Seed Saving Time!

Save Those Seeds!

It’s that time of year again in NH when plants start to die down.  But with the end can come a new beginning, that is if you save the seeds from your current plants to grow again next year!  Saving your own seeds is a simple and cost effective way to propogate plants that grew well in your garden.  You will often hear that you don’t need to save seeds because they are so inexpensive, but have you looked at some of the costs of seeds in the seed catalogs lately?!

Seed catalogs are a great place to find a source of new plants to try.  But the favorite plants that you grown year after year are most likely giving you back free seeds to use again next year.  Or you can aquire new varieties by  harvesting seeds from plants in a friend’s garden or even at a local public garden.  I love taking a stroll through Strawbery Banke this time of year — they encourage folks to take seed heads from flowers!  But be sure to bring some small coin envelopes or else your pockets will be filled with crumbling seeds for a wildflower garden!

One very important thing to remember is that you should not save seeds from “hybrid” (sometimes called F1) varieties because the plants from these seeds will not necessarily breed the same type of plant in the future.  It is best to stick with non-hybrids and heirlooms when saving seeds.  Different plants require different methods for saving seeds (for example, you don’t save tomato seeds the same way you save bean seeds) so a little research can help in that area before you get started, but I find many flower heads contain seeds that are easily harvested.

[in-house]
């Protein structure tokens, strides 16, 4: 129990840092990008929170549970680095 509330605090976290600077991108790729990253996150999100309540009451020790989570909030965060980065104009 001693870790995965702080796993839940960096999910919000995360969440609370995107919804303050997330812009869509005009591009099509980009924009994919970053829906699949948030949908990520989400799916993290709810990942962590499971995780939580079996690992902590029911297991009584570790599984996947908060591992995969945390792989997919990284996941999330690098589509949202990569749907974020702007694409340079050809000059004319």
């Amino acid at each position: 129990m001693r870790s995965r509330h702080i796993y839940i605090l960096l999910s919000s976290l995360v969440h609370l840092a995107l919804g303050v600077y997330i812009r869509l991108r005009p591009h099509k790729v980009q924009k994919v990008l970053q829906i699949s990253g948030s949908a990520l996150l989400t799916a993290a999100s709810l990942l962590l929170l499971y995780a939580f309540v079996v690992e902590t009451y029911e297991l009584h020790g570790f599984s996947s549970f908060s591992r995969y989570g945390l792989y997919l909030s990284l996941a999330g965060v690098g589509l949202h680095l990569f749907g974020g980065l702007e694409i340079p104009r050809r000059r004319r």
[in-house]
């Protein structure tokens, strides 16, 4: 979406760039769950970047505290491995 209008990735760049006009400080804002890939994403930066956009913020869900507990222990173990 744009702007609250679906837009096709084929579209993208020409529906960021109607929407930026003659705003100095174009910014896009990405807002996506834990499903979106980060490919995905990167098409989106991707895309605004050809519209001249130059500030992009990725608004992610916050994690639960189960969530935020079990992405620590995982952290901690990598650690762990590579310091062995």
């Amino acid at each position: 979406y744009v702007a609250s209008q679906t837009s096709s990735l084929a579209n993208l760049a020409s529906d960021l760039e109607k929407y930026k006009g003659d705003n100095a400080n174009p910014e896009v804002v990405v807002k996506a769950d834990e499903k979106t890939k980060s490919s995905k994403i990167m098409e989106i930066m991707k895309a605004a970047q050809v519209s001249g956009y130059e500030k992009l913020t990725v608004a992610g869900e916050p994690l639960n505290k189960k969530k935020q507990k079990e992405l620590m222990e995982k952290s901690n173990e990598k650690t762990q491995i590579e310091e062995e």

Make sure your seeds are thoroughly dry before storing them or they will rot.  I store mine in small brown coin envelopes marked with the year they were harvested, the name of the plant and/or a description if I don’t know exactly what they are.  Keep them in a cool, dry place till next year and you will reap the rewards of new plants without the expense of new seeds!

from Patti

 

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2 thoughts on “Seed Saving Time!

  1. Has anyone ever tried to make seed balls or seed bombs? I saw a video on them and thought they might be fun to make but haven’t ever tried to. Made with clay and mulch but how do you keep the seeds from sprouting before their time. IE if you make them now with damp clay then wouldn’t they germinate???

  2. I have never tried to make the seed bombs, mostly because I like to plant my seeds in specific places. I think the seed bombs came into existence as people in the inner city wanted to “plant” in places that were gated off, so they would toss the seed bombs over. I have made seed paper for cards. You make that with paper pulp that is wet and add the seeds. The trick with that is to get it to dry as quickly as possible so the seeds don’t germinate. I would think it would be the same with the bombs 🙂 Patti

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